See 11 U.S.C. § 363(f). Sales may be private or through a public auction, and thus, a creditor may act as stalking-horse in the sale process. Disclosure and notice are pivotal and the sale must be in good faith and for a good business reason. Thus, if the sale is private, parties in interest may oppose if it is not in the best interest of creditors and the estate.
A plan of reorganisation generally discharges a debtor from of its pre-petition debts to creditors, except for certain statutory exceptions, including security interests unless the confirmed plan provides otherwise. The timing of such discharge will depend on whether the debtor is an individual or an entity. Non-dischargeable debts include alimony and child support, certain taxes, debts for certain educational benefit over-payments or loans made or guaranteed by a governmental unit, debts for wilful and malicious injury by the debtor, debts for death or personal injury caused by the debtor's operation of a motor vehicle while intoxicated, and debts for certain criminal restitution orders; see 11 U.S.C. § 523(a). The foregoing also applies to Chapter 7 and Chapter 13 cases.
Under Section 364 of the USBC, the bankruptcy court can allow a debtor to obtain post-petition financing outside the ordinary course of its business with court approval. The lender of new-money may be granted a 'super-priority' claim by the court with priority over all other administrative and general unsecured claims. See above, 6.2 Position of the Company During Procedures.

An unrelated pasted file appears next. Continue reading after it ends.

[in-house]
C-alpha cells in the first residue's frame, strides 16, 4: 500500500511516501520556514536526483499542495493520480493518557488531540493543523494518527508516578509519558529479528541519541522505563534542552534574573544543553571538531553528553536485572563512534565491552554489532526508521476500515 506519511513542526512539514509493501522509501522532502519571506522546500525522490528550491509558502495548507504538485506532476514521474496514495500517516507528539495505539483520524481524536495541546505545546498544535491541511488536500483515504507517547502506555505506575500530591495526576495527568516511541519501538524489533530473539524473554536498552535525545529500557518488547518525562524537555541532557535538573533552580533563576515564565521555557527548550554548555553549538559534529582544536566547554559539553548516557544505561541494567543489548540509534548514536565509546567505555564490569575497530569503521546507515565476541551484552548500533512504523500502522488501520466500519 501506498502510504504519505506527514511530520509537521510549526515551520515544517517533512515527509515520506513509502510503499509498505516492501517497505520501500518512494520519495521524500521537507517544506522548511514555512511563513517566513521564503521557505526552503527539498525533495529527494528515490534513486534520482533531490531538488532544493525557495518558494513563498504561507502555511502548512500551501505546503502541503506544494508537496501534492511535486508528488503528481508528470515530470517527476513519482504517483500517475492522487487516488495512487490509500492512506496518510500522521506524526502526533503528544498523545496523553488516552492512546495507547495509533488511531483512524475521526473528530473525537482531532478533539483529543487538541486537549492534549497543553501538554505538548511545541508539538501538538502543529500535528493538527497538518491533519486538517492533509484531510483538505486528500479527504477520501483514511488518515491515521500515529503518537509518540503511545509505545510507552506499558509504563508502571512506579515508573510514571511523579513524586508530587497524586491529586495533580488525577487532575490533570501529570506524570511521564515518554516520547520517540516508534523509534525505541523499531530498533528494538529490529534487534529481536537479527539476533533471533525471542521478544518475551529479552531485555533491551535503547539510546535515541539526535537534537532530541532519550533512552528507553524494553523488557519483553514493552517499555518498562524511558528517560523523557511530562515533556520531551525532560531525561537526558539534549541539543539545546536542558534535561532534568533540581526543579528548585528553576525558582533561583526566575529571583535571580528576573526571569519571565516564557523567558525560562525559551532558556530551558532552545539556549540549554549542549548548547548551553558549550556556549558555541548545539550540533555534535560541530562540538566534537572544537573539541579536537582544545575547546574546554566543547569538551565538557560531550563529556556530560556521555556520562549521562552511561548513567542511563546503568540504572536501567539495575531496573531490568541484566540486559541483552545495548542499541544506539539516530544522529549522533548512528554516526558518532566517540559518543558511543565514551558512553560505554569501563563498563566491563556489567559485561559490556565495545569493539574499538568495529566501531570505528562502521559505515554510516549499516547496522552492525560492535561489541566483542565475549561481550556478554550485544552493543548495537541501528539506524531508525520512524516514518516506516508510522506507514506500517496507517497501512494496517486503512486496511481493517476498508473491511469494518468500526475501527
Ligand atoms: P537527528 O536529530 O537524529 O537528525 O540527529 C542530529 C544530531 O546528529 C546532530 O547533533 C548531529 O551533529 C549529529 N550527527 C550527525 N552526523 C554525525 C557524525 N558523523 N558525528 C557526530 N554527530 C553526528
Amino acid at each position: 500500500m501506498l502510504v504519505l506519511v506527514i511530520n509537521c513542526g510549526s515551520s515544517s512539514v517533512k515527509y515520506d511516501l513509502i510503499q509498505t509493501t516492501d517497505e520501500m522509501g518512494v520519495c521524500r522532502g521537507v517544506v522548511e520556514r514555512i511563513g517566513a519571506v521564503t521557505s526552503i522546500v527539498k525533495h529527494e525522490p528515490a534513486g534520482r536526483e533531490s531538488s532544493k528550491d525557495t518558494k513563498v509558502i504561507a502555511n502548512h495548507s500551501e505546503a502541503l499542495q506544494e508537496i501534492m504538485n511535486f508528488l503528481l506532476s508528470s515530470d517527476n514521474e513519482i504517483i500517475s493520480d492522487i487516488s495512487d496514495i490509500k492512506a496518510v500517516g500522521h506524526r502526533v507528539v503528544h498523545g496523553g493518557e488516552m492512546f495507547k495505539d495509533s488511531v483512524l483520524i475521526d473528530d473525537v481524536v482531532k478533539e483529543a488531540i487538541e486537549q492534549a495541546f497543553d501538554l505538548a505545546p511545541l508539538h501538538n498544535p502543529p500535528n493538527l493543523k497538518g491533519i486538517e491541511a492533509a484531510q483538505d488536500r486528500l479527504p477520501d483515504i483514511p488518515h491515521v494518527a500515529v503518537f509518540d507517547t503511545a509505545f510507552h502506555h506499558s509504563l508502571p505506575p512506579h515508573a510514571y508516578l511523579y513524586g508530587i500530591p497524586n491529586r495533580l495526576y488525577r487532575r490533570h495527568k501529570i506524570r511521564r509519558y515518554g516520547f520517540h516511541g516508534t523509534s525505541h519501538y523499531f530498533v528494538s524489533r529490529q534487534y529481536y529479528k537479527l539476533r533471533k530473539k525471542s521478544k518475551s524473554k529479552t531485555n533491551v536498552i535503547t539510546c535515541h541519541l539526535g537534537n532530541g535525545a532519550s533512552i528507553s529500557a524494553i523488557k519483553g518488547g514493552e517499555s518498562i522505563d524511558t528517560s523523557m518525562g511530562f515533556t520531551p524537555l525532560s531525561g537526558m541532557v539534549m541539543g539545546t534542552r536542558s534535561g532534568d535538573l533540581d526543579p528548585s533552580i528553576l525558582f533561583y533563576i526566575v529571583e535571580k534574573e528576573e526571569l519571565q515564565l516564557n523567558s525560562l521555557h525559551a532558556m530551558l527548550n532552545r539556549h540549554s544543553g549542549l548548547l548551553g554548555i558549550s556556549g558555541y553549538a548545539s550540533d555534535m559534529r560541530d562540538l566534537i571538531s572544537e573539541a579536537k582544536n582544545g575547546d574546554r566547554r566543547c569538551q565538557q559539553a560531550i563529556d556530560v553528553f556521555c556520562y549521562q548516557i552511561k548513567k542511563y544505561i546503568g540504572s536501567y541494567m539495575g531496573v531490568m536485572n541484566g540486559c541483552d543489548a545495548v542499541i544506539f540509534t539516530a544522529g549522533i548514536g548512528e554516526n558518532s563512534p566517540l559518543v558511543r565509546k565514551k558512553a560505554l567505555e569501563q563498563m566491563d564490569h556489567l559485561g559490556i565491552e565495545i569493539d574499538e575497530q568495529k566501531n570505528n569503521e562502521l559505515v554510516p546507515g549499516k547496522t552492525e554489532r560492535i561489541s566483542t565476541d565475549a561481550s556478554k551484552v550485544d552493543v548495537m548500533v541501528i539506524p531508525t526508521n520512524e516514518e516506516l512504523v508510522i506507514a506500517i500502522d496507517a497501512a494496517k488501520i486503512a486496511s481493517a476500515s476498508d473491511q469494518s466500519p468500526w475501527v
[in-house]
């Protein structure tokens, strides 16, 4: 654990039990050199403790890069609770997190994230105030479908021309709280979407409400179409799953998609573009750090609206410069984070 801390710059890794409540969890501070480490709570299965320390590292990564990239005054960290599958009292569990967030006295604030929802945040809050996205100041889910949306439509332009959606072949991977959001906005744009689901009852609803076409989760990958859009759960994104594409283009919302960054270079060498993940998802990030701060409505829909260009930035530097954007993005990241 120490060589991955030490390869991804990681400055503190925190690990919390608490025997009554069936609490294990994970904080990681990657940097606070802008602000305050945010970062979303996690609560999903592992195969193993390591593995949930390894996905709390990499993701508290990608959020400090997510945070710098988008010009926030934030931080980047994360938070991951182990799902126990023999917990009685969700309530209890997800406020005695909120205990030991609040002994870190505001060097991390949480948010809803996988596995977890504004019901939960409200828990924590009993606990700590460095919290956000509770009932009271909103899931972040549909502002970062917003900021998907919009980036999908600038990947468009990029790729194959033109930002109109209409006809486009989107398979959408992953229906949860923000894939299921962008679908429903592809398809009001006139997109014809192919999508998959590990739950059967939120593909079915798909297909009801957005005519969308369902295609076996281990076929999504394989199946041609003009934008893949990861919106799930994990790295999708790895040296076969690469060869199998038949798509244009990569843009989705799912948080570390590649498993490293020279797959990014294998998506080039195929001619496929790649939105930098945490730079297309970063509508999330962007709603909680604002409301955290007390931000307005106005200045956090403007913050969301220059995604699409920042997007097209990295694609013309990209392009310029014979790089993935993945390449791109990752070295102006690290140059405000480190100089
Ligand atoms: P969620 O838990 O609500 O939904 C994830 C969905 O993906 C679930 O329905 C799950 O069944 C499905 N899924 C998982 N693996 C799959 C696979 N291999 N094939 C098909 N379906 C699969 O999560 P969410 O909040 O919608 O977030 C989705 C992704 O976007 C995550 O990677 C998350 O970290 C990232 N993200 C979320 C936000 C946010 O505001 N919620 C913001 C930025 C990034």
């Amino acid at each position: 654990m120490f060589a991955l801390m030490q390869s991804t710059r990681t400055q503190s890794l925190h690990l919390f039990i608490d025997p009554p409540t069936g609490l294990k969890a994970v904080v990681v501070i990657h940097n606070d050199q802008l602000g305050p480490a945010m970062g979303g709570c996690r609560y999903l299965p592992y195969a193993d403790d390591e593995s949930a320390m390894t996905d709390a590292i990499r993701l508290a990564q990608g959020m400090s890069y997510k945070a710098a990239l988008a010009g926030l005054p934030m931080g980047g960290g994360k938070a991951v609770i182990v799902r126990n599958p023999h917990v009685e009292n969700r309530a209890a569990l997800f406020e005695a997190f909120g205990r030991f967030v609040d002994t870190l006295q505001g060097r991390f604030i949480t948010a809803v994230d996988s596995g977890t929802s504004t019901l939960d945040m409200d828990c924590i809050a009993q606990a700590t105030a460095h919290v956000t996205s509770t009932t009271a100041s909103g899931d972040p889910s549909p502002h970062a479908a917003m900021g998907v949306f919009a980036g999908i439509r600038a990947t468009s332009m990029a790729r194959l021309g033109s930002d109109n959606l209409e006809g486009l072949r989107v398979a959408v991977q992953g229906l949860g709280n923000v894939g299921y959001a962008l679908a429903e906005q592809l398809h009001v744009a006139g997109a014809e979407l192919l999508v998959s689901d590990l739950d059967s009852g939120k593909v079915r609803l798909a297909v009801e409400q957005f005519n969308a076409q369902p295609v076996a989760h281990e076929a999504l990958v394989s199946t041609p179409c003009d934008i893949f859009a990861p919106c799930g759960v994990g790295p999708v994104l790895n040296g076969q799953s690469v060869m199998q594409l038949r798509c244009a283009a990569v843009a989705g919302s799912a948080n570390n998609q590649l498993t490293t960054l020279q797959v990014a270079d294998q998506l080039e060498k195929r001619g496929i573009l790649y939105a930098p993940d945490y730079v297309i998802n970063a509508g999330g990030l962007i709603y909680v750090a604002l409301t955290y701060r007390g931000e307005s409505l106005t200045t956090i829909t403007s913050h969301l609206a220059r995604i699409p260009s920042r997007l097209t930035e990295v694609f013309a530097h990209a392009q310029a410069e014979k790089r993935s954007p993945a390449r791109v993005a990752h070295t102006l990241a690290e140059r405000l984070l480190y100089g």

Per Fed. R. Bankr. P. 3012, a bankruptcy court may determine the value of a claim secured by a lien on property in which the estate has an interest after a hearing on notice to the holder of the secured claim; see Fed. R. Bankr. P. 3012. The value of a creditor’s allowed claim is equal to “the value of such creditor’s interest in the estate’s interest” in collateral property; see 11 U.S.C. § 506(a)(1). While bankruptcy cases are filed in United States Bankruptcy Court, state laws are often applied when determining property rights; see Butner v U.S., 440 U.S. 48 (1979). As such, bankruptcy courts may apply non-bankruptcy law to determine and estimate the value of a claim.
The confirmation of a plan of reorganisation is contingent on several prerequisites to ensure overall fairness. A plan must:
See 11 U.S.C. §§ 1123, 1222 and 1322.
Under Section 365 of the USBC, certain ongoing or 'executory' contracts may be assumed and performed by the debtor, assigned to a third party, or rejected; see 11 U.S.C. § 365. A contract is generally considered executory when both parties to the contract have not yet fully performed a material obligation of the contract. If rejected, by either the trustee or a debtor-in-possession, the debtor's bankruptcy estate may be subject to breach of contract damages which are generally treated as unsecured claims.